3. Smile More

There are many benefits to smiling and laughing, and when it comes to working on more confident body language, this is an area that should be fun, low-stakes, and relatively stress-free.

Smiling is associated with the “happiness chemical” dopamine and the mood-stabilizing hormone, serotonin. Many empirical studies have shown that smiling generally leads to positive outcomes for the person smiling, and further research has shown that smiling can influence listeners’ perceptions of our confidence and trustworthiness as well.

4. Hand Gestures

Similar to facial expressions and posture, what you do with your hands while speaking or listening in a conversation can significantly influence others’ perceptions of you in positive or negative ways.

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It’s undoubtedly challenging to consciously account for all of your nonverbal signals while simultaneously trying to stay engaged with the verbal part of the discussion, but putting in the effort to develop more bodily awareness now will make it much easier to unconsciously project more confident body language later on.

5. Enhance Your Handshake

In the article, “An Anthropology of the Handshake,” University of Copenhagen social anthropology professor Bjarke Oxlund assessed the future of handshaking in wake of the Covid-19 pandemic:[8]

“Handshakes not only vary in function and meaning but do so according to social context, situation and scale. . . a public discussion should ensue on the advantages and disadvantages of holding on to the tradition of shaking hands as the conventional gesture of greeting and leave-taking in a variety of circumstances.”

It’s too early to determine some of the ways in which Covid-19 has permanently changed our social norms and professional etiquette standards, but it’s reasonable to assume that handshaking may retain its importance in American society even after this pandemic. To practice more confident body language in the meantime, the video on the science of the perfect handshake below explains what you need to know.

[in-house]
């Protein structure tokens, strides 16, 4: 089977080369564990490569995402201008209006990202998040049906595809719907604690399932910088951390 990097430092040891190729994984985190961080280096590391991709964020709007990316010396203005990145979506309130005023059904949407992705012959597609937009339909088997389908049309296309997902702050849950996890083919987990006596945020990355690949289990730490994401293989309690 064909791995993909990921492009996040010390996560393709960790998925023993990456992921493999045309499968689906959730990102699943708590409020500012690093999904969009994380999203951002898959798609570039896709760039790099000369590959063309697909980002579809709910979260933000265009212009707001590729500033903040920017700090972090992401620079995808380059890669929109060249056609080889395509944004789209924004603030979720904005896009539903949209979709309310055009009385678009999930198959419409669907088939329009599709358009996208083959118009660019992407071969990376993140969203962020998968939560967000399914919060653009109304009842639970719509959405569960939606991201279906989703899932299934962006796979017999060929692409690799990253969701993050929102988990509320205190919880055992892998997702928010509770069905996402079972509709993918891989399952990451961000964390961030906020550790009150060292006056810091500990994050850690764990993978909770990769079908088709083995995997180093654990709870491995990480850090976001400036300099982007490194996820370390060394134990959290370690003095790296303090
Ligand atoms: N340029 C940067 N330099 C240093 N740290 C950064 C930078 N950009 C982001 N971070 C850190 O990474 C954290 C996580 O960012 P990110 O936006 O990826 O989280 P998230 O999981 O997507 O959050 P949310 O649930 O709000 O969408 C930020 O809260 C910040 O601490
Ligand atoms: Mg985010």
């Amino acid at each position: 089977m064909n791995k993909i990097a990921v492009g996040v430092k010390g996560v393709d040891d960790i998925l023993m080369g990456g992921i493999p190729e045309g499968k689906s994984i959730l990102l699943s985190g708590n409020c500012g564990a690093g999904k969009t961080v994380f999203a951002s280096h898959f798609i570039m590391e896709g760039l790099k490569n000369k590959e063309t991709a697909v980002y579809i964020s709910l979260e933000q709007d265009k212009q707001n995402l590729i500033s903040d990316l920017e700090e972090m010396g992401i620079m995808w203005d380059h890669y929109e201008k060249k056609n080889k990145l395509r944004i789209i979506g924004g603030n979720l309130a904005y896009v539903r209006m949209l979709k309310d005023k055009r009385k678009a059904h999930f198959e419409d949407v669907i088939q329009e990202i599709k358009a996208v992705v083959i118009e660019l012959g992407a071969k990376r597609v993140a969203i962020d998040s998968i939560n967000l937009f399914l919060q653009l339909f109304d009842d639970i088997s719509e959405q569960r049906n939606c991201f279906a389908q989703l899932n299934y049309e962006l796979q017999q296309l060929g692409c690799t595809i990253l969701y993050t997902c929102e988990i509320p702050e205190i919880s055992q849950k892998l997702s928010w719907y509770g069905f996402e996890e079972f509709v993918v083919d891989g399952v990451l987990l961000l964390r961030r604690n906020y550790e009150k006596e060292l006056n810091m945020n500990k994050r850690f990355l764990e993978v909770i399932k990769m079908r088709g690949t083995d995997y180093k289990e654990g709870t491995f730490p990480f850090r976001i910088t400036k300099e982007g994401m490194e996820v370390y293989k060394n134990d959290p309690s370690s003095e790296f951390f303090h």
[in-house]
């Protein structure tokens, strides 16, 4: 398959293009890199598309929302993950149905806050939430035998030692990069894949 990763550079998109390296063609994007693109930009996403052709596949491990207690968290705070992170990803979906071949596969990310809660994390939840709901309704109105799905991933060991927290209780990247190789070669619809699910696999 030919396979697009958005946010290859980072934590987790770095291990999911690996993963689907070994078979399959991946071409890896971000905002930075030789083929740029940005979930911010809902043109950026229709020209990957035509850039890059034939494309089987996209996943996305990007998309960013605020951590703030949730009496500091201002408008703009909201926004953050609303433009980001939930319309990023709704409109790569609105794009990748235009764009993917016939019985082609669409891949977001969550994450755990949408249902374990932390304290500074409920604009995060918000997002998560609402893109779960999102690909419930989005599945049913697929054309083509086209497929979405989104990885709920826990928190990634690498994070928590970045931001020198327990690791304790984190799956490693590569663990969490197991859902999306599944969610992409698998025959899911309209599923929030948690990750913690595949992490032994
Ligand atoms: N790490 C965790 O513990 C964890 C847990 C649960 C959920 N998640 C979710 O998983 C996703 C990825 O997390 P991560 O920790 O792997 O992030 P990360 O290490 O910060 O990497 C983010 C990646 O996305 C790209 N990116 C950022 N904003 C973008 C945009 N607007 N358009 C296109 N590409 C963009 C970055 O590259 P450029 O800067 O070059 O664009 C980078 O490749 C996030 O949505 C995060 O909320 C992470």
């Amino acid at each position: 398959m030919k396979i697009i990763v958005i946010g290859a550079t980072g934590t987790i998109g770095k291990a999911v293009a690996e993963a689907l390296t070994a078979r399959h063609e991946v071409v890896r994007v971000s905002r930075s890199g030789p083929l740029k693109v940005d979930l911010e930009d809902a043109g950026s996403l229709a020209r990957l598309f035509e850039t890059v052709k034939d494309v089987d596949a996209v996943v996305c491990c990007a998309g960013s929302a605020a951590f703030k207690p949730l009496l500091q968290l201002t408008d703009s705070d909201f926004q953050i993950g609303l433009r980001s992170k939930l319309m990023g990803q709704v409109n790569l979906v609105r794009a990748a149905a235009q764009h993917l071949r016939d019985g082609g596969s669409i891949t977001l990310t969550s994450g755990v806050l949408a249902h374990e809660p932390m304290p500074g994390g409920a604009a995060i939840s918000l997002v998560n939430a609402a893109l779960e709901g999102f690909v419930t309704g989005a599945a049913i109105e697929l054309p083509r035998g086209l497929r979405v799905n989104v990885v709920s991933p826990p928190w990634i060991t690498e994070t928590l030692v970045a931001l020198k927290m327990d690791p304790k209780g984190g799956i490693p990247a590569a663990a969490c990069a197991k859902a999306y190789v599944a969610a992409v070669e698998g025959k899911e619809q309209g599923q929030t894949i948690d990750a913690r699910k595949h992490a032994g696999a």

6. Complement Your Verbals With Hand Gestures

As you know by now, confident communication involves so much more than simply smiling more or sounding like you know what you’re talking about. What you do with your hands can be particularly influential in how others perceive you, whether you’re fidgeting with an object, clenching your fists, hiding your hands in your pockets, or calmly gesturing to emphasize important points you’re discussing.

Social psychology researchers have found that “iconic gestures”—hand movements that appear to be meaningfully related to the speaker’s verbal content—can have profound impacts on listeners’ information retention. In other words, people are more likely to engage with you and remember more of what you said when you speak with complementary hand gestures instead of just your voice.[9]

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Further research on hand gestures has shown that even your choice of the left or right hand for gesturing can influence your ability to clearly convey information to listeners, which supports the notion that more confident body language is readily achievable through greater self-awareness and deliberate nonverbal actions.[10]

Final Takeaways

Developing better posture, enhancing your facial expressiveness, and practicing hand gestures can vastly improve your communication with other people. At first, it will be challenging to consciously practice nonverbal behaviors that many of us are accustomed to performing daily without thinking about them.

If you ever feel discouraged, however, remember that there’s no downside to consistently putting in just a little more time and effort to increase your bodily awareness. With the tips and strategies above, you’ll be well on your way to embracing more confident body language and amplifying others’ perceptions of you in no time.

More Tips on How to Develop a Confident Body Language

Featured photo credit: Maria Lupan via unsplash.com

Reference